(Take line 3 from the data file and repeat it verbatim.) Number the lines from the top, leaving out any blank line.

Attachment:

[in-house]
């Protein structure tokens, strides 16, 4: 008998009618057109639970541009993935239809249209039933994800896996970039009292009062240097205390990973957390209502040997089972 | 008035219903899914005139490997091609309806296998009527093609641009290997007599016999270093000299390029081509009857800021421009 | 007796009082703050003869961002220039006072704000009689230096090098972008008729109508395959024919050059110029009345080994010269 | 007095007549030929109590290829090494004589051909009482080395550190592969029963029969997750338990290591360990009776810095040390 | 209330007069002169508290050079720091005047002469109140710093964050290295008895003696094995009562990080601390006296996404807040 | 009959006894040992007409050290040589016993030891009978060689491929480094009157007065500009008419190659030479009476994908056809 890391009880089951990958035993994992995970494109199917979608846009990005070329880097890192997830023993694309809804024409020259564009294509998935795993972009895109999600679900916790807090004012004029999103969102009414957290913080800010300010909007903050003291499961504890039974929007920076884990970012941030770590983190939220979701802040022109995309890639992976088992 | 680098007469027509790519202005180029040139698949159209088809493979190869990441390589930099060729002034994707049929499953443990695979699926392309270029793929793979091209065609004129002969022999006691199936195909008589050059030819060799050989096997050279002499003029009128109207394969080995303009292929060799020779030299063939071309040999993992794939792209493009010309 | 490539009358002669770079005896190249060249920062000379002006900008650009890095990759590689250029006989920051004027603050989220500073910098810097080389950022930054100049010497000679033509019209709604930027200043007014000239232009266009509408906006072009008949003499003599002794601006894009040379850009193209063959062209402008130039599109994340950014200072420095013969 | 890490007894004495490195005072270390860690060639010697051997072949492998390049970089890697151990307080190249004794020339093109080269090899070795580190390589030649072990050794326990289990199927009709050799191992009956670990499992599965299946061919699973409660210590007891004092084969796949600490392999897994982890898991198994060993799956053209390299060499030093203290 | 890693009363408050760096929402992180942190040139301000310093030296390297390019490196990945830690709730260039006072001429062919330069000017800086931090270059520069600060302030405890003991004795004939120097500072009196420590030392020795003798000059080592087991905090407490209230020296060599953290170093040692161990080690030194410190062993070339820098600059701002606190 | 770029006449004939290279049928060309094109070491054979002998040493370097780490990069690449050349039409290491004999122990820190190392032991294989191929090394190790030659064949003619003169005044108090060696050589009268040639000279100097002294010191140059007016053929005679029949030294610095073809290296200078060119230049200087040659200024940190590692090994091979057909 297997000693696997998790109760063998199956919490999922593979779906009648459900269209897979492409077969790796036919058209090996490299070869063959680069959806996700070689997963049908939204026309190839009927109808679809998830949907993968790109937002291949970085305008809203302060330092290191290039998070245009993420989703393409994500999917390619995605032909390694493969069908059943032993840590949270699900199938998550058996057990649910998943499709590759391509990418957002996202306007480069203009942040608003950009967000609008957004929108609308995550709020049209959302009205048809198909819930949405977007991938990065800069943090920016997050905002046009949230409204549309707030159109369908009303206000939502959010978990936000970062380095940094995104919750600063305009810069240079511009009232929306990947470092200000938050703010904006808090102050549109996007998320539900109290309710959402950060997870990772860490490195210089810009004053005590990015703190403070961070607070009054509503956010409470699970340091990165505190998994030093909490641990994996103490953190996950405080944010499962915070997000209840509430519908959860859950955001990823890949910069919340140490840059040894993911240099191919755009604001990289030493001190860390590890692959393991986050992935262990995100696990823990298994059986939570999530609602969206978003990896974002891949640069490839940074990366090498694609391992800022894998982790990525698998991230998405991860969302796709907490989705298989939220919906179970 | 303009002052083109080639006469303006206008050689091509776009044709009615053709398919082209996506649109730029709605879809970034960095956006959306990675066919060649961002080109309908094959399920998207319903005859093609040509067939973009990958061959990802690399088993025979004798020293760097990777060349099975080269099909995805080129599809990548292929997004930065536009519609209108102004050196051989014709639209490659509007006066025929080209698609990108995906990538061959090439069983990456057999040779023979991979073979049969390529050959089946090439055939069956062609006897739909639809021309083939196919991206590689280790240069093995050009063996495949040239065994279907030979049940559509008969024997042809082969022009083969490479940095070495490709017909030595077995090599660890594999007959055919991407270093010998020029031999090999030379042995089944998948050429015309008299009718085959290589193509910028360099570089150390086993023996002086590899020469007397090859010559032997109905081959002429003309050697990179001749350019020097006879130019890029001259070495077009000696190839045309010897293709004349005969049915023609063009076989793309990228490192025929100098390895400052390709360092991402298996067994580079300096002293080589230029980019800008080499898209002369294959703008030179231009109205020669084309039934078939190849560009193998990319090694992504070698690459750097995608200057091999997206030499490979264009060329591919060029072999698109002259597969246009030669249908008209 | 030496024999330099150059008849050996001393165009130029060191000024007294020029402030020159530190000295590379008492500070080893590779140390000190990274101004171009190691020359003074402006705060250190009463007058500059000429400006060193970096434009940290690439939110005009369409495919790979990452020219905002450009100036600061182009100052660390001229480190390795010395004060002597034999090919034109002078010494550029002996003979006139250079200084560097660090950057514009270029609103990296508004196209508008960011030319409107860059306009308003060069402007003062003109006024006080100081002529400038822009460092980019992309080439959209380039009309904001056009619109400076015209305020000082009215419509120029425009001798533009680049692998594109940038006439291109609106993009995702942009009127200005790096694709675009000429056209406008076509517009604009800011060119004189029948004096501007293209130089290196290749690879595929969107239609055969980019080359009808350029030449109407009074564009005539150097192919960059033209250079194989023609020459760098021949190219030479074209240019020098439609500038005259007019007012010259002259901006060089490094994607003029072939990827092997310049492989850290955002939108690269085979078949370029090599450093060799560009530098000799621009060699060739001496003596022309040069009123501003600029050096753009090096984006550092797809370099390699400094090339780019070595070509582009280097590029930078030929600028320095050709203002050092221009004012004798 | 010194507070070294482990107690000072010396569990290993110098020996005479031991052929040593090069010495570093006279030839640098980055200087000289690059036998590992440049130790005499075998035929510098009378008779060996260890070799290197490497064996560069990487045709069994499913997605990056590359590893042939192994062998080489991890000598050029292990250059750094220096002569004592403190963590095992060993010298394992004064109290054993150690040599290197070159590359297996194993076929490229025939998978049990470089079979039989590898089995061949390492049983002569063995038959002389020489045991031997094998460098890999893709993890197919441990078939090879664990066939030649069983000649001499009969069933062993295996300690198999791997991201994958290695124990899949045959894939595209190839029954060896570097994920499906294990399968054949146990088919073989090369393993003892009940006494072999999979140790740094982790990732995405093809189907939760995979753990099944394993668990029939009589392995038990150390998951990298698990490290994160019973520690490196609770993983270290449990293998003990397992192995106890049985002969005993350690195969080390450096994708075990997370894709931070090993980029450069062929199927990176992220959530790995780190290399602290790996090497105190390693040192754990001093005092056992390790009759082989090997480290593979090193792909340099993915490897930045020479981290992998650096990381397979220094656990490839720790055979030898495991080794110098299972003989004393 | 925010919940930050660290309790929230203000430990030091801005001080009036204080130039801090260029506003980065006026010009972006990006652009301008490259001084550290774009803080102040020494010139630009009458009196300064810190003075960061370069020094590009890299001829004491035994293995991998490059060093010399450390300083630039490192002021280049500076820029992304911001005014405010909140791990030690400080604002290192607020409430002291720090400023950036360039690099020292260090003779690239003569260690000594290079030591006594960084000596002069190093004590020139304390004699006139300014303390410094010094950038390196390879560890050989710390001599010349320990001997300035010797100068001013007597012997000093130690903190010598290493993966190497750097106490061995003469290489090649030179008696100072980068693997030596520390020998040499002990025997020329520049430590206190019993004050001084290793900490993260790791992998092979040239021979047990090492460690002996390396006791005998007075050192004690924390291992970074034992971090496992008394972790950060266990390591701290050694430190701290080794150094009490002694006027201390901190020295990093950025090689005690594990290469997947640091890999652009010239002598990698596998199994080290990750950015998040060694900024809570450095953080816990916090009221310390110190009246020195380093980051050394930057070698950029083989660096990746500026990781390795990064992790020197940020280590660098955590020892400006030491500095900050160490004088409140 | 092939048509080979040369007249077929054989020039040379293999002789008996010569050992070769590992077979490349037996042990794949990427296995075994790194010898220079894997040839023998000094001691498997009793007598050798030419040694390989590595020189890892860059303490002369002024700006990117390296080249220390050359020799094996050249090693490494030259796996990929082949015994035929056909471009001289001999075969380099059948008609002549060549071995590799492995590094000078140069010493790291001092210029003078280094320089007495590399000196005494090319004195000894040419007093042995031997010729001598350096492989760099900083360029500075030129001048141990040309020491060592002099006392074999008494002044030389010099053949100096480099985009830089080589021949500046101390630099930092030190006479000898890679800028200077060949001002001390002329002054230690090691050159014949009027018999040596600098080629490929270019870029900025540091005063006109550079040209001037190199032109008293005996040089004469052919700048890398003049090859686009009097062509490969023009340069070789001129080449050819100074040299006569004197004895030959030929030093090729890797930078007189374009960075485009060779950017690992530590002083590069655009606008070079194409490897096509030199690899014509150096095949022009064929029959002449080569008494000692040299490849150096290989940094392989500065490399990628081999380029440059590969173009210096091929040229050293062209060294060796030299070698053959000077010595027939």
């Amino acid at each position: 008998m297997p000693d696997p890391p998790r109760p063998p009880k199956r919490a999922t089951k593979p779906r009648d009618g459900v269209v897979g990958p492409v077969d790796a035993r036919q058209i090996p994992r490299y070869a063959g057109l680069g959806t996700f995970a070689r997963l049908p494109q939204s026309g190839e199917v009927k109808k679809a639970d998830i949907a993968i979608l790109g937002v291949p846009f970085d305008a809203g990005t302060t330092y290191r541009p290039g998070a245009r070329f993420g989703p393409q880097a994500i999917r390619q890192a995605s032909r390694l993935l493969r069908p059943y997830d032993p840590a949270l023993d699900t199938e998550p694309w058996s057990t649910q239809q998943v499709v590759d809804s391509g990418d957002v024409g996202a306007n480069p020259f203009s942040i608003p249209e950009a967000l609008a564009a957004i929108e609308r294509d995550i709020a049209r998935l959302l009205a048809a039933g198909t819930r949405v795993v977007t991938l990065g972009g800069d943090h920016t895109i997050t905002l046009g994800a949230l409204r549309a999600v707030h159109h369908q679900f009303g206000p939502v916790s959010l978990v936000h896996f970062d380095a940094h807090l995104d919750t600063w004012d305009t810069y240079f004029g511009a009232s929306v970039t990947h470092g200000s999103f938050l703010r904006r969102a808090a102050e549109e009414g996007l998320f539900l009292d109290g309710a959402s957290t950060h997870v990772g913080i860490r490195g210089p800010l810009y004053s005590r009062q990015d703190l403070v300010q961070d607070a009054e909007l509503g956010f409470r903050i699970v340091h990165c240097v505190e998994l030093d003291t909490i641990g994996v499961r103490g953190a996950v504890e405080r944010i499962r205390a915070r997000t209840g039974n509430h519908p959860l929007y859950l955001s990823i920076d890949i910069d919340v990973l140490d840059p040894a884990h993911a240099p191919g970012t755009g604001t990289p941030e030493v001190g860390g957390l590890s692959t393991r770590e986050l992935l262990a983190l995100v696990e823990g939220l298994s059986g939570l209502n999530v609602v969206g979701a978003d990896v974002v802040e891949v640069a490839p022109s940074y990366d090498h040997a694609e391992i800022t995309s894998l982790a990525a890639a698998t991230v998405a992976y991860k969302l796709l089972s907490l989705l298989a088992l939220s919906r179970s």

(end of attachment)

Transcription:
């Amino acid at each position: 008998m297997p000693d696997p890391p998790r109760p063998p009880k199956r919490a999922t089951k593979p779906r009648d009618g459900v269209v897979g990958p492409v077969d790796a035993r036919q058209i090996p994992r490299y070869a063959g057109l680069g959806t996700f995970a070689r997963l049908p494109q939204s026309g190839e199917v009927k109808k679809a639970d998830i949907a993968i979608l790109g937002v291949p846009f970085d305008a809203g990005t302060t330092y290191r541009p290039g998070a245009r070329f993420g989703p393409q880097a994500i999917r390619q890192a995605s032909r390694l993935l493969r069908p059943y997830d032993p840590a949270l023993d699900t199938e998550p694309w058996s057990t649910q239809q998943v499709v590759d809804s391509g990418d957002v024409g996202a306007n480069p020259f203009s942040i608003p249209e950009a967000l609008a564009a957004i929108e609308r294509d995550i709020a049209r998935l959302l009205a048809a039933g198909t819930r949405v795993v977007t991938l990065g972009g800069d943090h920016t895109i997050t905002l046009g994800a949230l409204r549309a999600v707030h159109h369908q679900f009303g206000p939502v916790s959010l978990v936000h896996f970062d380095a940094h807090l995104d919750t600063w004012d305009t810069y240079f004029g511009a009232s929306v970039t990947h470092g200000s999103f938050l703010r904006r969102a808090a102050e549109e009414g996007l998320f539900l009292d109290g309710a959402s957290t950060h997870v990772g913080i860490r490195g210089p800010l810009y004053s005590r009062q990015d703190l403070v300010q961070d607070a009054e909007l509503g956010f409470r903050i699970v340091h990165c240097v505190e998994l030093d003291t909490i641990g994996v499961r103490g953190a996950v504890e405080r944010i499962r205390a915070r997000t209840g039974n509430h519908p959860l929007y859950l955001s990823i920076d890949i910069d919340v990973l140490d840059p040894a884990h993911a240099p191919g970012t755009g604001t990289p941030e030493v001190g860390g957390l590890s692959t393991r770590e986050l992935l262990a983190l995100v696990e823990g939220l298994s059986g939570l209502n999530v609602v969206g979701a978003d990896v974002v802040e891949v640069a490839p022109s940074y990366d090498h040997a694609e391992i800022t995309s894998l982790a990525a890639a698998t991230v998405a992976y991860k969302l796709l089972s907490l989705l298989a088992l939220s919906r179970s």